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Lucy’s outlook stays pretty level in the face of everything that is thrown at her during the game. “When I dream, I willingly accept everything at face value, however bizarre or implausible it may seem, and Lucy is the same,” explains Hardwidge. “Even when faced with a giant crab or a city full of trolls, she continues as if it was the most normal thing in the world.”
That’s not to say that the narrative of Lucy’s own past, present, and future doesn’t develop. Along the way, Lucy’s quest to discover the cause of her recurring nightmares takes an unexpected turn as she stumbles across a decade-old murder case which seems to be intrinsically tied to her own past.
British comedy shows like Blackadder, Monty Python, and Red Dwarf influenced the sarcastic and surreal sense of humour depicted in Lucy Dreaming.Whether that’s the giant doughnut strewn Streets of Bapchester, posters of Bake That, or delivering a stand-up comedy routine to a club full of carnivorous plants.
“A large amount of point-and-click adventure games employ humour, it can make up for a lot of shortcomings in plot or character development but can also be a powerful way to frame a narrative, even a serious or thought-provoking one,” says Hardwidge. “If it’s handled sensitively, it can break down people’s guards and amplify the impact a story has overall.”
Of all the lines Hardwidge wrote for the game, one remains his favourite. “When Lucy looks at a golden idol similar to the one featured in the opening scenes of Raiders of the Lost Ark in the charity shop, she comments “The tag says “three pounds… I thought it would be lighter than that.” I thought this was particularly clever and multi-layered, but I’ve never seen a single person laugh at it, so I guess it’s not quite as hilarious as I’d hoped.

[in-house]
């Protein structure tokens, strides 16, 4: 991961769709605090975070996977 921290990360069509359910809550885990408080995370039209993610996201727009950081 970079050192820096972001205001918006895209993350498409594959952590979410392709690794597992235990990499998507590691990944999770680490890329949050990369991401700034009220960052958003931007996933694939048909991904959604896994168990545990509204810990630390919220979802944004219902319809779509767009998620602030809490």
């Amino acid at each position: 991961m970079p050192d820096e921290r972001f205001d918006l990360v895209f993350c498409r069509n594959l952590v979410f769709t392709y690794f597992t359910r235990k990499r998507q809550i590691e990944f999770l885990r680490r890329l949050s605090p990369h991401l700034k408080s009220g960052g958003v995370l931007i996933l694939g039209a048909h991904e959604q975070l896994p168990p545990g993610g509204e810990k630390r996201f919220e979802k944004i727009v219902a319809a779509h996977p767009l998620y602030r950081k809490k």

Developing Lucy Dreaming
As an indie development studio, making Lucy Dreaming was not short of challenges. “The sheer scale of the game was probably what took the most getting used to,” explains Hardwidge. “I had created relatively short adventure games up to this point, and naively thought that a longer game would just involve scaling up proportionally.”
He found that his previous development experience was helpful, but also that he had underestimated the weight of the project. “In November 2020, I took part in a game jam and managed to produce a fully voiced point & click adventure game, Hair of the Dog, in 12 days which was around 30 to 60 minutes long. Using this as a rough guide, I estimated that an eight-hour game would take me roughly a hundred days to develop. It will be obvious to anyone who has even an iota of game development knowledge this was a drastic underestimation,” he recalls.
“Not only is it unhealthy to work at ‘game jam level’ intensity for a prolonged period, but a commercial game needs to be polished to a much higher standard than a jam game, and this polishing took me almost as long as the initial game development itself. This project was a huge learning curve for me, and I will certainly take a much healthier approach to any games I make in the future.”